Many people wish the weather would just make up its mind.

Overall, it’s been a fairly mild winter with bursts of extreme cold, snow, sleet and rain all mixed in.

It’s possible the people wishing most for the spring to arrive may be those who work for area street departments. The fluctuating weather is especially hard on roadway surfaces, which contract and expand based in part on the temperature.

The science behind pothole creation is fairly basic, and it doesn’t take much to create a big problem.

“Potholes will be much more prevalent this year due to the freeze and thawing that’s going on, especially with the weather events we’ve had, with rain events one day, and the next day, within 24 hours, it’s dropping well below freezing. It’s very, very hard on pavements,” said Jeff Beeler, public works superintendent for the city of Warsaw.

Issues can arise from even the smallest of issues, according to Kosciusko County Highway Assistant Superintendent Steve Moriarty.

“Even if you already have a little hole already started, or you’ve got a crack in the road, a lot of the time water gets into those places. Then the temperature drops and that water freezes,” he said. “Once the water freezes and expands to ice, that damages the road and increases the size of the hole.

“The other thing is the road base. When the ground under the road gets soft and mushy, people try not to drive on the outside edge, because they might slide off. Well, the ground under the middle of the roadway is just as soft as the edge, and that causes the road surface to fluctuate quite a bit.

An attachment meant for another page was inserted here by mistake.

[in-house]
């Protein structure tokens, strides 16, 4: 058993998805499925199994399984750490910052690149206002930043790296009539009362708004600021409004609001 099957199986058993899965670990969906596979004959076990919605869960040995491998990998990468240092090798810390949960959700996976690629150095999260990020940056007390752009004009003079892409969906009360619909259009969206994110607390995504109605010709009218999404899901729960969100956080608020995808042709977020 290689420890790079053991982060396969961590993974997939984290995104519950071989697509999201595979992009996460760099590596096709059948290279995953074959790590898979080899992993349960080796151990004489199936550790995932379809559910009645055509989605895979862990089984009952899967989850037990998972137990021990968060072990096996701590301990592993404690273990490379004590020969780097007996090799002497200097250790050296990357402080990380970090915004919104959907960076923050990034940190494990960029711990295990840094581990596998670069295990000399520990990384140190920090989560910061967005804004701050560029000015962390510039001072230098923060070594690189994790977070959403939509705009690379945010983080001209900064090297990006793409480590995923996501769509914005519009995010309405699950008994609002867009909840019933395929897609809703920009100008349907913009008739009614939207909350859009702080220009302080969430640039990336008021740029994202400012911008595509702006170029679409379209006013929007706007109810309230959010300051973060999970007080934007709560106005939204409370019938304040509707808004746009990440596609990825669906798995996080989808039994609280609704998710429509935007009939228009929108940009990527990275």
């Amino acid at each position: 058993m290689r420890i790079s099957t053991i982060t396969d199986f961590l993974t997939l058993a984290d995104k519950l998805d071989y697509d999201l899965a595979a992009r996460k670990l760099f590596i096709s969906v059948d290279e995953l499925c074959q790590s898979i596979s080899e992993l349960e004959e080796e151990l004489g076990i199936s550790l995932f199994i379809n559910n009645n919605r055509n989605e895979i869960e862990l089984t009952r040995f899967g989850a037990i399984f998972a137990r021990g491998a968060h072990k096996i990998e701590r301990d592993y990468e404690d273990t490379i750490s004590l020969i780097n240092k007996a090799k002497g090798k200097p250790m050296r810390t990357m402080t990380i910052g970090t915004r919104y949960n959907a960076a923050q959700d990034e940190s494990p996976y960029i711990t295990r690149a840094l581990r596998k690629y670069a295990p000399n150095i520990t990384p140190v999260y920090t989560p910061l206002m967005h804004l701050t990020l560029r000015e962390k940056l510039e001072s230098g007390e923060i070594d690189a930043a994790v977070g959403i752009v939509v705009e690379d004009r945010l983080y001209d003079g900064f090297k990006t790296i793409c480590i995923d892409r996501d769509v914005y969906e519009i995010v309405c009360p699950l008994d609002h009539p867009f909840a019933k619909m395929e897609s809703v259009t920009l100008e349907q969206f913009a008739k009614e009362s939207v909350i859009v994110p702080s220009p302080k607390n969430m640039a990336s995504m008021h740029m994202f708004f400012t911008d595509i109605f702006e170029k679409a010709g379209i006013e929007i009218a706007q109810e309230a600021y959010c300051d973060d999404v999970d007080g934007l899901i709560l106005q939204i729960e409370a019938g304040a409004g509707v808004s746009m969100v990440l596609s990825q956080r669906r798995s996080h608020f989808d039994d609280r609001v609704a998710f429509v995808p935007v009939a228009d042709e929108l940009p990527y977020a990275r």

“If the pavement’s not that thick, or it’s a thin chip-and-seal, it’s hard for the road to stay strong.”

Prosperity brings on a certain element to winter road maintenance as well.

“There’s been an increase in truck traffic over the past 12 to 15 years, and some of these roads weren’t built for all that truck traffic. That can really affect the road, especially along the edges,” Moriarty said.

Priorities have shifted every day for road crews, with the different weather patterns experienced this season.

“It’s hard to get past this time of the year. We just spend most of the day patching on Friday, but this morning and today our priority will be treating and clearing the roads,” Moriarty said. “At the end of the day today, if the weather gives us the chance, we’ll be out patching (potholes).”

“Pothole repair isn’t the top priority of either department; keeping road conditions safe for travel is No. 1. But potholes are pretty much next on the list.

“This time of year we also like to cut back foliage so people can see once everything turns green. But pothole patching is right up there, even before that,” Moriarty said. “The majority of our time is spend fixing up the roads.”

Beeler said he anticipates Warsaw roads will hold up fairly well because of the things done before winter came in.

“Because of the maintenance practices and preservation work we’ve done the last few years, a lot of our roads are, for the moment, holding up pretty well,” he said. “I don’t think things will get to the point they’re horrible, but we can’t count it out.

“We’re very fortunate to have a supportive administration and a hard-working staff to do everything we can to keep our roads in the best possible shape.”

People are free, of course, to report a pothole to the appropriate department. Moriarty said he hopes people understand the departments are all doing the best they can.

“A lot of the time they are spotted by the district patrolmen, who are monitoring their area,”?Moriarty said. “If it’s a big hole on a well-traveled road, there’s a good chance we already know about it and we’ll get out there the first chance we get.”

Beeler echoed the sentiment.

“We do have crews out, when possible,” he said. “Any day where we have decent weather and we’re not having to be out spreading salt or plowing, we’re out pothole patching to help keep things manageable.”